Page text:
3 million jobs in Indian IT firms on the chopping block by next year, says report

Around 3 million jobs in IT sector will be lost by 2022, principally driven by the impact of robot process.

NEW YORK (TIP): With automation taking place at a much faster pace across industries especially in the tech space, domestic software firms that employ over 16 million are set to slash headcounts by a massive 3 million by 2022, which will help them save a whopping USD 100 billion mostly in salaries annually, says a report.

The domestic IT sector employs around 16 million; of them around 9 million are employed in low-skilled services and BPO roles, according to NASSCOM.  Of these 9 million low-skilled services and BPO roles, 30 per cent or around 3 million will be lost by 2022, principally driven by the impact of robot process.

automation or RPA.  Roughly 0.7 million roles are expected to be replaced by RPA alone and the rest due to other technological upgrades and upskilling by the domestic IT players, while it the RPA will have the worst impact in the US with a loss of almost 1 million jobs, according to a Bank of America report on Wednesday, June 16.

Based on average fully loaded employee costs of USD 25,000 per annum for India-based resources and USD 50,000 for US resources, this will release around USD 100 billion in annual salaries and associated expenses for corporates, the report says.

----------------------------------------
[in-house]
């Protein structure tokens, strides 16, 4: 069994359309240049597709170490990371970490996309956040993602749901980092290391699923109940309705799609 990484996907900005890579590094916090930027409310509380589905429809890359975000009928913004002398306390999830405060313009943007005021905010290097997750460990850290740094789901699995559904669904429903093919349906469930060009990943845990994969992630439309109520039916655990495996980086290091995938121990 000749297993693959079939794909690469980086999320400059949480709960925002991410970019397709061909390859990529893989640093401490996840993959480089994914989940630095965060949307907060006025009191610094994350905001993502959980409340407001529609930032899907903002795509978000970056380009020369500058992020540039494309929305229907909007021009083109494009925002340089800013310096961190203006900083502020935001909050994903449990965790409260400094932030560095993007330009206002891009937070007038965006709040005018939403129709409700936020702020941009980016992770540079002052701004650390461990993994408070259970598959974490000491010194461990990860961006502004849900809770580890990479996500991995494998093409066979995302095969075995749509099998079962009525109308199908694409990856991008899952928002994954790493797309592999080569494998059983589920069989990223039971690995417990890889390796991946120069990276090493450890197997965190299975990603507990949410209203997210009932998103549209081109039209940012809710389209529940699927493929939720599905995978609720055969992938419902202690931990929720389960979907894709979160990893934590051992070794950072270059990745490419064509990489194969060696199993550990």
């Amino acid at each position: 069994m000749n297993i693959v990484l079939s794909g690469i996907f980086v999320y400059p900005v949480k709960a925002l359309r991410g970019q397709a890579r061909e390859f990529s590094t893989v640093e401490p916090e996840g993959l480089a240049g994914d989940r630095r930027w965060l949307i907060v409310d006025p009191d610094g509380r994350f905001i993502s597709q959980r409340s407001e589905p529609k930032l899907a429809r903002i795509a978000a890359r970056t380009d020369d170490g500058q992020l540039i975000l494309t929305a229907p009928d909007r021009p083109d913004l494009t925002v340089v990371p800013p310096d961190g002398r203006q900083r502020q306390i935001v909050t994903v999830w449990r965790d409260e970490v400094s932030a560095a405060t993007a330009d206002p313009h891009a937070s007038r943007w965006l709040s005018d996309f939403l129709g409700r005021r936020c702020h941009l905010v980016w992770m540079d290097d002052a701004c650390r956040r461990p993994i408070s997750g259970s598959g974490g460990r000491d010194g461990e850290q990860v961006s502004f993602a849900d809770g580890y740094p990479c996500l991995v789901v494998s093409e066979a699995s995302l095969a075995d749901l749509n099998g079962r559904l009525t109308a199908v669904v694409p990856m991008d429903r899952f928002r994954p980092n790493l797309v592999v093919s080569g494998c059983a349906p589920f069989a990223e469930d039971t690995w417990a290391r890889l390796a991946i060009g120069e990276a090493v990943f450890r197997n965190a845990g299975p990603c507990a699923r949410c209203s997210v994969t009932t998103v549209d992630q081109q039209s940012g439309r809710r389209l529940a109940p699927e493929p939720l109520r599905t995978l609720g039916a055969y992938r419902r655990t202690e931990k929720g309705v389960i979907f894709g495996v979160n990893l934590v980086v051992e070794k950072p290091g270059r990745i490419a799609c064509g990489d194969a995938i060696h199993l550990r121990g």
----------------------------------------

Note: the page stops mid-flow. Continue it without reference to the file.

TCS, Infosys, Wipro, HCL, Tech Mahindra and Cognizant and others appear to be planning for a 3 million reduction in low-skilled roles by 2022 because of RPA up-skilling. This is a USD 100 billion in reduced salary and other costs, but on the flipside, it offers a likely a USD 10 billion boon for IT companies that successfully implement RPA, and another a USD5 billion opportunity from a vibrant new software niche by 2022. Given that robots can function for 24 hrs a day, this represents a significant saving of up to 10:1 versus the human labor,” says the report.

Robot process automation (RPA) is application of software, not physical robots, to perform routine, high-volume tasks, allowing employees to focus on more differentiated work. It differs from ordinary software applications as it mimics how the employee has worked instead of building a workflow into technology from ground up and thus minimizing time to market and greatly reducing cost over the more traditional software-led approaches.

Offshoring helped domestic IT sector to grow from around 1 per cent of GDP in 1998 to 7 per cent today, a highly strategic sector for its economy and has also significantly outgrown their Western peers (mainly Accenture, Capgemini and Atos) with an annual revenue growth of 18 per cent between 2005 and 2019. Another key reason for the RPA-driven job loses is that many countries that had offshored their work in the past are likely to bring the jobs back to their own home markets.

(Source: PTI)

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